"I cringe a little bit when I think 'Bible movie,'" says Rodrigo Garcia, with a smile.
The writer/director is talking about Last Days in the Desert, his new film premiering at Sundance next week, which stars Ewan McGregor as Jesus and Satan. Garcia isn't against Biblical epics, but that isn't what he's made—no eye-popping effects, no epic battles, no lines lifted from Bible passages. Instead, Last Days is a character-driven meditation on family and mortality, haunting and spare.
On a cold December weekend in New York City, I'm meeting Garcia over breakfast and coffee to talk about how you make a movie about fathers and sons in which the main character also happens to be the most famous son of all time: Yeshua, as the film calls him.
“I wrote a few pages in which I called him Jesus,” Garcia explains. “But when you're writing a screenplay and it says ‘Jesus walks, Jesus says,’ after a while, the weight of the name is paralyzing.”
As Garcia reminds me, in his native Spanish, Jesus is a common name. “But in English, it has big connotations”—nobody in the English-speaking world names their kid Jesus. "Once I decided I'm going to call him Yeshua, it liberated me."
Garcia is not a devout Christian, but he grew up in Catholic Colombia, “so I am as well-versed as the average Catholic person is on the circumstances of Jesus. Even as a child, I never felt a strong religious impulse, but I was always fascinated by him.”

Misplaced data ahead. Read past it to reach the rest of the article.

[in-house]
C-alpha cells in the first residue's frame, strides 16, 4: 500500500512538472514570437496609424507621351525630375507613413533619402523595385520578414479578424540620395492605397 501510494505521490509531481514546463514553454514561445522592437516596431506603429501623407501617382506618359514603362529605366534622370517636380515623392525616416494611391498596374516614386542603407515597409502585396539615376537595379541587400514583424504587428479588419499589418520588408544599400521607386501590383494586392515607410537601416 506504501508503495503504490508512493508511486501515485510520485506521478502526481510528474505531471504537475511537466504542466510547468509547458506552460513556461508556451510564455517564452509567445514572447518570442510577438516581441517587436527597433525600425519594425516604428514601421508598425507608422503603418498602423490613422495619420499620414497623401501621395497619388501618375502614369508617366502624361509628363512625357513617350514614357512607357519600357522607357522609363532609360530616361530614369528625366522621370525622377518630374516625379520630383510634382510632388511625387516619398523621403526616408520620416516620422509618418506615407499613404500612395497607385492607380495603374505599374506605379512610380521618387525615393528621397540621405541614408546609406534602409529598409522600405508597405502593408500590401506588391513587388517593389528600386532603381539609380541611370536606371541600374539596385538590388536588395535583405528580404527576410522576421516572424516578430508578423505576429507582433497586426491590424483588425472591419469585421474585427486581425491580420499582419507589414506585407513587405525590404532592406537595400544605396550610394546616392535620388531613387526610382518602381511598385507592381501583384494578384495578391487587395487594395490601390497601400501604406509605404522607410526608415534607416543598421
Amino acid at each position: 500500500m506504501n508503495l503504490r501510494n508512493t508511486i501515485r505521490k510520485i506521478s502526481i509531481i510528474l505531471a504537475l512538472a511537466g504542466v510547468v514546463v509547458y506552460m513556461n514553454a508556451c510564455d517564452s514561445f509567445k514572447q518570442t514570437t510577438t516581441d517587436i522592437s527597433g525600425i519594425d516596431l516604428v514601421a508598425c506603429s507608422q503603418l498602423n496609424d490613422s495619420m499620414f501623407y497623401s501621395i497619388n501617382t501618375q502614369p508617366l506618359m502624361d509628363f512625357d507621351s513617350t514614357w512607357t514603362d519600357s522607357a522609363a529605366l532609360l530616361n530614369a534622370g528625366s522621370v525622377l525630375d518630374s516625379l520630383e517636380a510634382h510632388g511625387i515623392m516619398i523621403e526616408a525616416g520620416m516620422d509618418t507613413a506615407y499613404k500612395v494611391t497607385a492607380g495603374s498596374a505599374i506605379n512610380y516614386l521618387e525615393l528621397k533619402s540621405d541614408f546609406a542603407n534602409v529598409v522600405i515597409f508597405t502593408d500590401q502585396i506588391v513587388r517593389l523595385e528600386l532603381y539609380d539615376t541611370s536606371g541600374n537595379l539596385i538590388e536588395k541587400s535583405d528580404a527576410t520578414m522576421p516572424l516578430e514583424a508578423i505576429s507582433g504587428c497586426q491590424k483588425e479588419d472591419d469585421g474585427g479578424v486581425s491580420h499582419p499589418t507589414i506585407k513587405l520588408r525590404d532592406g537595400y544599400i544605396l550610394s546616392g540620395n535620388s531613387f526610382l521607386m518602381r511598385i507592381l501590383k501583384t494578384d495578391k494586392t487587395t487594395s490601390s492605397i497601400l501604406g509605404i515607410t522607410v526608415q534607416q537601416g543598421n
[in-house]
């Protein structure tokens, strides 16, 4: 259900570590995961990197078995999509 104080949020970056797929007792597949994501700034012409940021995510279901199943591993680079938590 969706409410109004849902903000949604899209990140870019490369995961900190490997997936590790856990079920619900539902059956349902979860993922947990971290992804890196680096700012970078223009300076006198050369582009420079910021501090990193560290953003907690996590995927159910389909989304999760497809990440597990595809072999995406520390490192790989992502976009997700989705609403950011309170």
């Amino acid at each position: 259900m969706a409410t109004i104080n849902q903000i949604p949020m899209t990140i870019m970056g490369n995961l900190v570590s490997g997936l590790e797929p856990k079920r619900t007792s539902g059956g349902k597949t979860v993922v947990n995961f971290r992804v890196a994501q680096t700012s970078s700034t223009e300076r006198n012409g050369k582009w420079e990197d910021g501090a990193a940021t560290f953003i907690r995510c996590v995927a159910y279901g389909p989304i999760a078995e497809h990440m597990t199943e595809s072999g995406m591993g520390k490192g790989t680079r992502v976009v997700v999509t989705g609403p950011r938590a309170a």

The son of Gabriel Garcia Marquez, the Nobel Prize-winning author of One Hundred Years of Solitude and Love in the Time of Cholera, Garcia grew up around writers and artists. His previous films include Albert Nobbs (which garnered Oscar and Golden Globe nominations for actresses Glenn Close and Janet McTeer), Mother and Child, Nine Lives, and Things You Can Tell By Just Looking At Her. He produced and developed the HBO series In Treatment and has directed episodes of several other HBO series, including Six Feet Under and Big Love.
Unlike the epics and myths on which most “Bible movies” are based, Last Days feels like a short story, a form which Garcia loves for its ambiguity and constraints. “Rather than tell you a whole world, they sort of immerse you in it very quickly and introduce whatever conflicts are there—some said and some unsaid. And then you come out of it more with a feeling of having been somewhere, than with that clarity that everything was wrapped up.”
But he certainly never set out to write a movie about Jesus: “I am as surprised as anyone else. I don't know what organ in my body it came from. It just came out of me.”